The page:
Across the city, at the time Levon had come out from the altered, Akio Tsutsumi sat at his desk high up in the 101 building. The skyscraper on the south side of the city looked off over to the port where, if he was looking, he would see the ferries leaving the docks and making their way out to the ocean. Akio wasn’t looking out at the view, high up on the 101st floor, he was finalising a document with a smile. The final flourish of his signature completed the task and he set his pen to the side and sat back in his chair. Akio Tsutsumi was impeccably dressed, he had to be; he was at work. His business, his building, his empire here on earth. Or at least the headquarters of an empire that stretched far across the globe. The problem with empires, and to those that want after them, is that they are never enough. There is always more to conquer, more to have, and more to consume.
This notion of greed had plagued Akio since he was a child. Growing up in conditions he would let no-one privy to now, he had been incensed by his circumstance. He had watched as others had excelled, moved on and up with all the niceties that a life could offer. While he had remained, reduced down to an allotted placement and allowance in the order of things. But Akio would dig himself out of the circumstance, he would bloom like a flower out of the mud of life and never forget where he had started. For many, this would have led to an understanding of the unbalance, perhaps even campaign to end the wrongful ways the world was turning in. But for Akio, he had been damaged and maligned. Broken and used by both sides of the system. He removed any shame that might stick to his cells along with the S.I.N, and in its place he filled it with anger and contempt. Not entirely however. Akio’s secret could indeed be his undoing; a fact that he was well aware of. And he took great care to protect and hide this, whatever it took.
A further step in this direction was what was contained in the documents, now signed, sitting on his desk.
Akio pushed back form the large wooden desk before him and stood up. He straightened his smart expensive suit, a suit that cost more than his assistant Stefan earned in a year, and called him into his office. Stefan looked agitated as he entered, uncertain perhaps of what was happening. Akio usually set very strict routines, ones you could set your overpriced watch by, and today’s activity so far had changed many of them.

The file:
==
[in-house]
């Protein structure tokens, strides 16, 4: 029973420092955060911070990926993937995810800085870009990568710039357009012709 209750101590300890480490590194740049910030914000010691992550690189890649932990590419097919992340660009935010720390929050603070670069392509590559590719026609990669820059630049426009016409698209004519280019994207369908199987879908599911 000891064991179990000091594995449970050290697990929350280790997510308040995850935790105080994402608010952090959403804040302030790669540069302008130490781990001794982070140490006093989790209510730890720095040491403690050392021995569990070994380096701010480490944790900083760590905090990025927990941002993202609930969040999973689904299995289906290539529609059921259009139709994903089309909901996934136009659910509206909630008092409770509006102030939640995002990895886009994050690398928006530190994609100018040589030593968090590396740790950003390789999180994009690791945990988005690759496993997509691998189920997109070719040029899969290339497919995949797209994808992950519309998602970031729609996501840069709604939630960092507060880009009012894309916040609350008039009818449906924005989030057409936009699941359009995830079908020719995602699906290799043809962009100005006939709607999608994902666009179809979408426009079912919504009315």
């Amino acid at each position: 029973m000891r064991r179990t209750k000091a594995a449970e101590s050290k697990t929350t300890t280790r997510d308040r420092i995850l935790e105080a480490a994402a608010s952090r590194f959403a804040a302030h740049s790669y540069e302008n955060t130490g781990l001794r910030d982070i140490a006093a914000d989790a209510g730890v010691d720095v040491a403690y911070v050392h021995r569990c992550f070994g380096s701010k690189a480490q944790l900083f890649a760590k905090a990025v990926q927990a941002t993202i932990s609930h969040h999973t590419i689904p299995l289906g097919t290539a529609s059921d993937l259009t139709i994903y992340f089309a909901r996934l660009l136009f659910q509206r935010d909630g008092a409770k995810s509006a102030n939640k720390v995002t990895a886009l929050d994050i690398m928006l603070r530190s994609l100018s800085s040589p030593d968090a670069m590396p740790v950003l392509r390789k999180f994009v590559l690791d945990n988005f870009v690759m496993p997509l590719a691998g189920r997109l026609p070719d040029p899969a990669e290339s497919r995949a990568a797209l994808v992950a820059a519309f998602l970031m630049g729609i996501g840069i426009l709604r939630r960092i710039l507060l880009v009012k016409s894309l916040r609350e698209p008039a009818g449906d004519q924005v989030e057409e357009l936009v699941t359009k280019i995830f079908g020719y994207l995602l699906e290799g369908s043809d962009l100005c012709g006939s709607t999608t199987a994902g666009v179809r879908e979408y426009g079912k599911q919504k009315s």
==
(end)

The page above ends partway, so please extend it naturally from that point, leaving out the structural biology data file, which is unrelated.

“Yes sir?” Stefan asked, lingering in the door area of the huge office space.
Akio had now turned away, looking out of the window. He watched the boats out to sea, the huge ferries passing the smaller ones seemingly not to notice them bob frantically as they passed. He remained staring off out the window.
“How long have you worked for me Stefan?” Akio asked, pleasantly.
“Almost a year sir.” Stefan replied. He loosed the top button to his Oxford shirt.
“And in that time, have I asked you to do anything for me that goes against your, shall we say, moral compass?”
Stefan paused for moment before answering, he reached inside his own mind both looking for a truthful reply and balancing it off with the correct one.
“No, not to my knowledge. I find you to be a very honourable person, and if I might add; someone to aspire to be like.” Stefan said sincerely. And it was true, many of the others would trade places with him in a heartbeat. Akio was the epitome of success and class.
“You’re very kind Stefan. You’ve always spoken honestly, which is why I trust you.” Akio turned now to face him, offering him a smile. “I trust then you feel the same as I with the west side.”
Stefan looked at him, unsure.
“How the west side of the city is a blot on our greatness. A pebble in the shoe of our progress. A blight, a cancerous tumour in all we wish this city to be.” Akio said. He stood proudly, hands folded down in front of him as if posing for a magazine cover.
“Well, yes the area there is very dilapidated. It could all use some gentrification in my opinion. Some nice suburbs and a change of clientele.” Stefan said.
“Exactly, a change in clientele. That’s what is needed.” Akio said.
“But it’s been proposed for years, and nothing ever came of it. The sinners have legal protection for their ghettos and housing projects. We’d never be able to have them removed.” Stefan offered.
“No, I agree. They will never leave. They are stuck to that area like a barnacle on a ship.” His voice was soft, devoid of any emotion. “But then, accidents happen all the time. Don’t they?”
Stefan stared at him. He shuffled his own expensive shoes nervously.
“All the time.” Stefan replied, his own hatred massaged by unfolding suggestions. A hatred which he was free now to express, with the privilege of position.
“Accidents and calamities. Acts of God.” Akio added, pulling the cuff to his suit down, straighten it.